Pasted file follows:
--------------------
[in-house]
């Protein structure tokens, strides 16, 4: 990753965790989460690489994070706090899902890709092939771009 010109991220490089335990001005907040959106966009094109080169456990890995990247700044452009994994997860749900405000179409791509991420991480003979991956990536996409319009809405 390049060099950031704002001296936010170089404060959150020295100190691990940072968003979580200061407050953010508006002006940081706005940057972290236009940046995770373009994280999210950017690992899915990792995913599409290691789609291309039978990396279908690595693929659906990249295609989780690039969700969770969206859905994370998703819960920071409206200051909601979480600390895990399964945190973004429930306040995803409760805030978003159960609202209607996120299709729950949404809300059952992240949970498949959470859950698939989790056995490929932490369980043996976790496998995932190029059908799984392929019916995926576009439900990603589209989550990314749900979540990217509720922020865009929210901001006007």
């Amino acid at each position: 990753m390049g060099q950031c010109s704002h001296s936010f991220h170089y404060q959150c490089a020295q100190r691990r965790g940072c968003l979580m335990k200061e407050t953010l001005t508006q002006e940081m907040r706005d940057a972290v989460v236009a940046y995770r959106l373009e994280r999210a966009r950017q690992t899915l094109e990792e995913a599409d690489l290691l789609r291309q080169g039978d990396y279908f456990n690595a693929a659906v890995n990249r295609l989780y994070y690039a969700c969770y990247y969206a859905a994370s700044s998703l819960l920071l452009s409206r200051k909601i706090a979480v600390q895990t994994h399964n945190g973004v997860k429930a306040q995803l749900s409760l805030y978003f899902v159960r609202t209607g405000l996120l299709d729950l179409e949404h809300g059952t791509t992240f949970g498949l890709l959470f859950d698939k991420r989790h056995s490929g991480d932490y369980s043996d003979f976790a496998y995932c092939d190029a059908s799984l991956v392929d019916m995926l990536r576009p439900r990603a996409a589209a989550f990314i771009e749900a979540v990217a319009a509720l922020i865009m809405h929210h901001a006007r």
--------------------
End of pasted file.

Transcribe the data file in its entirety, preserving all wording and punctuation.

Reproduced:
[in-house]
């Protein structure tokens, strides 16, 4: 990753965790989460690489994070706090899902890709092939771009 010109991220490089335990001005907040959106966009094109080169456990890995990247700044452009994994997860749900405000179409791509991420991480003979991956990536996409319009809405 390049060099950031704002001296936010170089404060959150020295100190691990940072968003979580200061407050953010508006002006940081706005940057972290236009940046995770373009994280999210950017690992899915990792995913599409290691789609291309039978990396279908690595693929659906990249295609989780690039969700969770969206859905994370998703819960920071409206200051909601979480600390895990399964945190973004429930306040995803409760805030978003159960609202209607996120299709729950949404809300059952992240949970498949959470859950698939989790056995490929932490369980043996976790496998995932190029059908799984392929019916995926576009439900990603589209989550990314749900979540990217509720922020865009929210901001006007």
């Amino acid at each position: 990753m390049g060099q950031c010109s704002h001296s936010f991220h170089y404060q959150c490089a020295q100190r691990r965790g940072c968003l979580m335990k200061e407050t953010l001005t508006q002006e940081m907040r706005d940057a972290v989460v236009a940046y995770r959106l373009e994280r999210a966009r950017q690992t899915l094109e990792e995913a599409d690489l290691l789609r291309q080169g039978d990396y279908f456990n690595a693929a659906v890995n990249r295609l989780y994070y690039a969700c969770y990247y969206a859905a994370s700044s998703l819960l920071l452009s409206r200051k909601i706090a979480v600390q895990t994994h399964n945190g973004v997860k429930a306040q995803l749900s409760l805030y978003f899902v159960r609202t209607g405000l996120l299709d729950l179409e949404h809300g059952t791509t992240f949970g498949l890709l959470f859950d698939k991420r989790h056995s490929g991480d932490y369980s043996d003979f976790a496998y995932c092939d190029a059908s799984l991956v392929d019916m995926l990536r576009p439900r990603a996409a589209a989550f990314i771009e749900a979540v990217a319009a509720l922020i865009m809405h929210h901001a006007r």